[FOM] proof assistants and foundations of mathematics

Franck Slama franck.slama.pro at gmail.com
Thu Aug 9 04:30:29 EDT 2018


On Wed, Aug 8, 2018 at 8:43 PM, José Manuel Rodriguez Caballero <
josephcmac at gmail.com> wrote:

> "X could be used for foundations of mathematics if the foundations of X
> are strictly less doubtful than the foundations of traditional mathematics"

What is *the* foundation of traditional mathematics? I don't think there is
such *a* foundation of "traditional" mathematics. If you're thinking about
set theory, is it ZF? ZFC? General set theory? Kripke-Platek set theory?
Something else?
Many mathematicians (in fact, probably all that are not in the area of
formal logic) work in an unspecified theory, and it's not a problem at all
for them. They work in something of the flavour of naive set theory, which,
even if known to be inconsistent, is perfectly reasonable for doing
everyday maths on the paper. And anyway, they very rarely need the "low
level" machinery of the internal theory. They do maths in a naive theory as
computer scientists do algorithmics in a high-level pseudo-code, without
worrying about the assembly language and the needed transformation. Of
course, this could potentially lead to false proofs, but they are just
careful to avoid using known paradoxes. It's only when one studies logic
itself or tries to formalize things on a machine and to automatically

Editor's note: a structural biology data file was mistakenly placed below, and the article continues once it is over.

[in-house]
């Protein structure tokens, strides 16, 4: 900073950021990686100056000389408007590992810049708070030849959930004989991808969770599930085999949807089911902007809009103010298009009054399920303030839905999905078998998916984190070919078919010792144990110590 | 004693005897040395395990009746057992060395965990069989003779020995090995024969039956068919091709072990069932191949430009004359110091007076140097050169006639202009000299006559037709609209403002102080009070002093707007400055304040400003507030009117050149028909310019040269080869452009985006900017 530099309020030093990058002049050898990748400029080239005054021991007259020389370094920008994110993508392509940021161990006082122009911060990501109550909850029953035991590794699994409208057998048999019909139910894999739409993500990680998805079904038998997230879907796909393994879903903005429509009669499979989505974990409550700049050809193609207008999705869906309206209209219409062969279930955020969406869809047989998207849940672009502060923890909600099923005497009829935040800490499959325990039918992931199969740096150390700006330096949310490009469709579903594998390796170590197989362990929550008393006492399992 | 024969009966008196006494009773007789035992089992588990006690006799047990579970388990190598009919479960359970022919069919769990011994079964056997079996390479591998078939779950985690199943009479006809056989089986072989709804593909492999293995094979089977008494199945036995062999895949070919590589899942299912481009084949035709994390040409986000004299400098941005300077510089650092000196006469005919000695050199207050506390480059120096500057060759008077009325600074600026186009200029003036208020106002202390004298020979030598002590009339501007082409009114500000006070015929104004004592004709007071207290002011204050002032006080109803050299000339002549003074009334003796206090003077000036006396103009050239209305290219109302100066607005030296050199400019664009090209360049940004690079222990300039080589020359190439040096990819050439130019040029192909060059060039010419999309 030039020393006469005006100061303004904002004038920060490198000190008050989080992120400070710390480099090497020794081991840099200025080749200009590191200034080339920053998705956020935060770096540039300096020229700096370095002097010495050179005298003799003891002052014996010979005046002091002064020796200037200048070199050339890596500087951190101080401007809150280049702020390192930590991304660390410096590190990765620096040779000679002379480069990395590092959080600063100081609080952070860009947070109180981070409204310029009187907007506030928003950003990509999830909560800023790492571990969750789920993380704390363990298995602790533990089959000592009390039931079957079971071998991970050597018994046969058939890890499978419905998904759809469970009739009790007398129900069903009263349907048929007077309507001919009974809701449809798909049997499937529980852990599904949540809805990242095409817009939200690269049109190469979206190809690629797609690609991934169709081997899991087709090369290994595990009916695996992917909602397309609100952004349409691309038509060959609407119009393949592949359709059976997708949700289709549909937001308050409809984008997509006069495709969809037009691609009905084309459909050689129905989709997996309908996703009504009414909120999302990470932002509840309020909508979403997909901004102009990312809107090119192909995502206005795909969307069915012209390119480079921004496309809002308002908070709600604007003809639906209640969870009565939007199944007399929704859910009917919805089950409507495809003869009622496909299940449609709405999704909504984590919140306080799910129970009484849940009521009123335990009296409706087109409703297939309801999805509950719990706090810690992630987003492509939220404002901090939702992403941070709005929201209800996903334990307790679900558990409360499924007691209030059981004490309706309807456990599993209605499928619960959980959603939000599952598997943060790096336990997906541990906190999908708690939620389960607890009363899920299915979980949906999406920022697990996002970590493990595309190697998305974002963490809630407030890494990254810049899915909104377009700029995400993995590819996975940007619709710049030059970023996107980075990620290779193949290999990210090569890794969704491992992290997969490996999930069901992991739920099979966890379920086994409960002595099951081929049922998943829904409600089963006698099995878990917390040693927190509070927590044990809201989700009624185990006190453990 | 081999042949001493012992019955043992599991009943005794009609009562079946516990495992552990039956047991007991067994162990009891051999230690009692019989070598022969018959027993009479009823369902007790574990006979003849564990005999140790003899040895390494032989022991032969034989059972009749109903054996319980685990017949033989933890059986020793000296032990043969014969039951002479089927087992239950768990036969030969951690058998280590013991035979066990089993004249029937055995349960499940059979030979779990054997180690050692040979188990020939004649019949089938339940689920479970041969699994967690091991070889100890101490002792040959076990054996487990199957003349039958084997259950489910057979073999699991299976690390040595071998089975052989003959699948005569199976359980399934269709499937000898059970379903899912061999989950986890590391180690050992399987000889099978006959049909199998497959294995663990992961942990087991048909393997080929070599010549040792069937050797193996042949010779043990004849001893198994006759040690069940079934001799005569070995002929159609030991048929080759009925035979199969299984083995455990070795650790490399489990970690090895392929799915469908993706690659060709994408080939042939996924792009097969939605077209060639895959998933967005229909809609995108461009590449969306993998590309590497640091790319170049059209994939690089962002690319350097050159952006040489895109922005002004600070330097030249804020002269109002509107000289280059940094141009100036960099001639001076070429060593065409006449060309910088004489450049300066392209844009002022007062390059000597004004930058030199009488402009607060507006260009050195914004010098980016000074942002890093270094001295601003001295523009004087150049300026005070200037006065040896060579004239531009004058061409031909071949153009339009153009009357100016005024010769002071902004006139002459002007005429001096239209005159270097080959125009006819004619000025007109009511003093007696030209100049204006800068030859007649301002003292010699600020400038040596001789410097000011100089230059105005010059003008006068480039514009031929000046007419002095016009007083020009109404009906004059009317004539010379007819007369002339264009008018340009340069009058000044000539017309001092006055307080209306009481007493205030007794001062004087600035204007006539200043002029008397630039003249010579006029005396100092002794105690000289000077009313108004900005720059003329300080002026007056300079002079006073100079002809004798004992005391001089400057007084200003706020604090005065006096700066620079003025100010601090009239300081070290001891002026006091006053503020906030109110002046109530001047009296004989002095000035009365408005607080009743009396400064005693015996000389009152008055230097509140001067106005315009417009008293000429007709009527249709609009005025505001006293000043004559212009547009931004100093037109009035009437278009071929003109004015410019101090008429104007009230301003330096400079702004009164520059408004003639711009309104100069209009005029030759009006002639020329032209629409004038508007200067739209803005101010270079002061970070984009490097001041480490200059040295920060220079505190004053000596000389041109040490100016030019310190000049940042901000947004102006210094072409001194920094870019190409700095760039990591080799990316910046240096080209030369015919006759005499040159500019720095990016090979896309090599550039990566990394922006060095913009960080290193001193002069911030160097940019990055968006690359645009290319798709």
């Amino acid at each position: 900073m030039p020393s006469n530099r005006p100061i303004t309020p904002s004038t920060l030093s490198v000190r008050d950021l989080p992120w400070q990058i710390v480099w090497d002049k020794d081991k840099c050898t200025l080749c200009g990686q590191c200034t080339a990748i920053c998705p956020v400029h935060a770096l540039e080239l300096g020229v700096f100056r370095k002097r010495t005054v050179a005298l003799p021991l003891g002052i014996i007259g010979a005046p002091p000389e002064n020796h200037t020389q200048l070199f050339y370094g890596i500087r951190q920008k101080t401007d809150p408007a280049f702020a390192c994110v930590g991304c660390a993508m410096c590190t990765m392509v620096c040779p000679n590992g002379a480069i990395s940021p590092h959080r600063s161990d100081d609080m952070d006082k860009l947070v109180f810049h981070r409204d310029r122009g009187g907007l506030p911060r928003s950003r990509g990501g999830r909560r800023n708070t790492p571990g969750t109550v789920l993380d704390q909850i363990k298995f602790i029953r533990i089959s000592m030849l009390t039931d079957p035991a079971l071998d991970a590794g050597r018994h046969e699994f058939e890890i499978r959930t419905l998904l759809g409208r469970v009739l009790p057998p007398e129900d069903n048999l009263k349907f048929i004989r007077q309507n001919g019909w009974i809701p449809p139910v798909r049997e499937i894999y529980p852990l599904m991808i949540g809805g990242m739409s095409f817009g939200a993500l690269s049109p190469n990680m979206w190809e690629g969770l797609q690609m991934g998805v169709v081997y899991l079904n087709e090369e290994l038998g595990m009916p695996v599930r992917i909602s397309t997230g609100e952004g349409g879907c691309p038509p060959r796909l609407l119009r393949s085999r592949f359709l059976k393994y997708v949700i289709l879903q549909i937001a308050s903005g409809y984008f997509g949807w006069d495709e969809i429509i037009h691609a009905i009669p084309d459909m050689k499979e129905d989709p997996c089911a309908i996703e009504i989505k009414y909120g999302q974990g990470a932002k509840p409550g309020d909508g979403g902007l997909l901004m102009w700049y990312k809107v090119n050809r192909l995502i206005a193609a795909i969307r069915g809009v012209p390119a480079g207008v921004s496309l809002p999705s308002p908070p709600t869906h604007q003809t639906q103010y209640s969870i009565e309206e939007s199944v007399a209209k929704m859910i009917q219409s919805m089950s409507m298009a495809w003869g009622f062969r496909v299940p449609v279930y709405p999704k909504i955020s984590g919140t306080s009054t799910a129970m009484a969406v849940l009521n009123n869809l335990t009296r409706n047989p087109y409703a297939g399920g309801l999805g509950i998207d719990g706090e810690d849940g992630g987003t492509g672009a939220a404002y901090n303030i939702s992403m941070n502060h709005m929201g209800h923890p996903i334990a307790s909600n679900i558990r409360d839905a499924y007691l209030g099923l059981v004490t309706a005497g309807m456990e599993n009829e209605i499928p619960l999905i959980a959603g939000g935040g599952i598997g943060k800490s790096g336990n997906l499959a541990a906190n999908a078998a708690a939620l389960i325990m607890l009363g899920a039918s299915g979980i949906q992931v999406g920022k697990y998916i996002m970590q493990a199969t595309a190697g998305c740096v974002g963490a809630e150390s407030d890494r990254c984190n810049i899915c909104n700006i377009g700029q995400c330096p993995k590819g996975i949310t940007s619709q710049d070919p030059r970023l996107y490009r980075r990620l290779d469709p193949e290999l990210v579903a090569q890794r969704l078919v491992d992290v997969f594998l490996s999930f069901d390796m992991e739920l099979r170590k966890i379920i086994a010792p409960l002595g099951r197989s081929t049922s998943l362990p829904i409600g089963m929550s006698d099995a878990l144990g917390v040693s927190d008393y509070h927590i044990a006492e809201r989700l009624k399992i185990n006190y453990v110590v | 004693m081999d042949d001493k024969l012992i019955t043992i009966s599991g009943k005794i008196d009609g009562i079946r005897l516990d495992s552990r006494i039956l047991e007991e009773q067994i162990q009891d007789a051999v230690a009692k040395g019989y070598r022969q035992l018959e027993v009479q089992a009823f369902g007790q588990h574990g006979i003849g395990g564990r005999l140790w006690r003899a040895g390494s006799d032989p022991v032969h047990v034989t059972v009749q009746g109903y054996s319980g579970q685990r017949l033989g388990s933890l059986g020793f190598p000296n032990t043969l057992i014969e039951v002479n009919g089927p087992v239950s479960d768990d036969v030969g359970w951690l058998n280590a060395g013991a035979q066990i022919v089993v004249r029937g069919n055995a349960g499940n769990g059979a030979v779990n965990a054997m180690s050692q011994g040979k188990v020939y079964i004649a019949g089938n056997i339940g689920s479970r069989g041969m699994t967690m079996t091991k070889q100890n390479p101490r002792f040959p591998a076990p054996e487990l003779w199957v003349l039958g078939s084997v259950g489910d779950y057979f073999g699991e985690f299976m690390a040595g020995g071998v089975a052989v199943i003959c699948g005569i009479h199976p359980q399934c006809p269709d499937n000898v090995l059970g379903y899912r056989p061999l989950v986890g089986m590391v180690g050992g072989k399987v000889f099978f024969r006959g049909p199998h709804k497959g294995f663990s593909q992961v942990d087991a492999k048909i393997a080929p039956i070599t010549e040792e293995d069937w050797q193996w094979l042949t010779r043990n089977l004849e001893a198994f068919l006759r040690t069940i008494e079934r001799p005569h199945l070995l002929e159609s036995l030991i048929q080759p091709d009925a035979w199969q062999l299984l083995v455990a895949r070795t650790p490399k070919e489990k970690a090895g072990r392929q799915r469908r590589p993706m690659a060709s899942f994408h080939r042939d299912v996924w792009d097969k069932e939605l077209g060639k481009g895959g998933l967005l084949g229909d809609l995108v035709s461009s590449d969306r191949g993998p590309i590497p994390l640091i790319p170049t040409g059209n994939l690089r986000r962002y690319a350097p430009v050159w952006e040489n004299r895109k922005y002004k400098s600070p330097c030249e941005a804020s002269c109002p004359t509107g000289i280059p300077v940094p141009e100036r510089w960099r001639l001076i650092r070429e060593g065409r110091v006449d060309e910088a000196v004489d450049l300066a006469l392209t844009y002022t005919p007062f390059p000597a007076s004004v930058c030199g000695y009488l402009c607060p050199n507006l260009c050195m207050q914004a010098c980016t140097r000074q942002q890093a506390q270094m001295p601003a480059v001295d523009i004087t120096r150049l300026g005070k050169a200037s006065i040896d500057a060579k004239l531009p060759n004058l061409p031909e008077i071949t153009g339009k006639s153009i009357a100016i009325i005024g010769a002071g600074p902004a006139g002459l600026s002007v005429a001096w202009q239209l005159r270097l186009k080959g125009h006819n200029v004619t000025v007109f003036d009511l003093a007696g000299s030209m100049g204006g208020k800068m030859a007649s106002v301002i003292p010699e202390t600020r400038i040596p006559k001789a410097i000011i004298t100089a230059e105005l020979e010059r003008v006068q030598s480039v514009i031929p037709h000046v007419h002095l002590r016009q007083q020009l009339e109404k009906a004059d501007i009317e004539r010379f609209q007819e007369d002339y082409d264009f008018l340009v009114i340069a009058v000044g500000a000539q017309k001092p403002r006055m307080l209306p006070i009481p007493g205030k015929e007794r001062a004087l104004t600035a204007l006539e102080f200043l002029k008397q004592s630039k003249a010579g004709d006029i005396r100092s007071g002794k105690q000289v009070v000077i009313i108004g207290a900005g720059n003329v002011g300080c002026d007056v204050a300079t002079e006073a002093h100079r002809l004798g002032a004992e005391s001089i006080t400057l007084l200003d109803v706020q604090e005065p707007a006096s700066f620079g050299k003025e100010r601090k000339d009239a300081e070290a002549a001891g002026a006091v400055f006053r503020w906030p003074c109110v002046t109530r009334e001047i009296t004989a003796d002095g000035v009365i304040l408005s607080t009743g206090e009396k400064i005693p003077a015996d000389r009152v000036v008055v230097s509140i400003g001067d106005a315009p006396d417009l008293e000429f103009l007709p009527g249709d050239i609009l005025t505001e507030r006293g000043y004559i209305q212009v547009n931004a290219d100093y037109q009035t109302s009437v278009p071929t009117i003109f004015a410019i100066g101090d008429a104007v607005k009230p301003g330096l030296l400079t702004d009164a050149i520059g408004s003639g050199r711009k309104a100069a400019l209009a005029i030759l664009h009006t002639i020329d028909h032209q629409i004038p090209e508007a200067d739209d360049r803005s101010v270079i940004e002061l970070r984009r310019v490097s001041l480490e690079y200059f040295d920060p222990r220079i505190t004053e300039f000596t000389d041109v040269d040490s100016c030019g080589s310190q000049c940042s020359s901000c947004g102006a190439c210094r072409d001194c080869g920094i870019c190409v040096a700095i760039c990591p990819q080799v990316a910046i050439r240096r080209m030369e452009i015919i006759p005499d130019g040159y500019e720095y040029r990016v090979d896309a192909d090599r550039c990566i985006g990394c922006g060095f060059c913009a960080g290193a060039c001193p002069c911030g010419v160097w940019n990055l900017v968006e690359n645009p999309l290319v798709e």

verify proofs that working in such a naive and imprecise systems doesn't
work any more. For such purposes, we have many formal systems, but I don't
think there is a consensus on *the* foundation of "traditional" mathematics.

On Wed, Aug 8, 2018 at 8:43 PM, José Manuel Rodriguez Caballero <
josephcmac at gmail.com> wrote:

> Does a proof of the incompleteness of Peano arithmetic in CIC is good as a
> proof of the same result in Peter Andrews' Q0? Maybe this question is
> trivial, but for someone like me, outside the world of foundations of
> mathematics, it is a fundamental question. My intuition is that such a
> proof in Q0 is better than the corresponding proof in CIC.

Defining such an ordering between formal systems seems far from obvious to
me. Of course, for two formal theories T1 and T2 sharing the same language,
if the axioms of T1 are a strict subset of the axioms of T2, then indeed a
proof of X in the theory T1 is better/stronger than a proof of X in T2. But
how should we compare and rank two theories that don't follow this strict
inclusion, with different axioms (that are independent from each other)?
And how should we compare and rank theories that don't even share the same
language? (for instance, type versus set, categories versus types, etc).

Kind regards,

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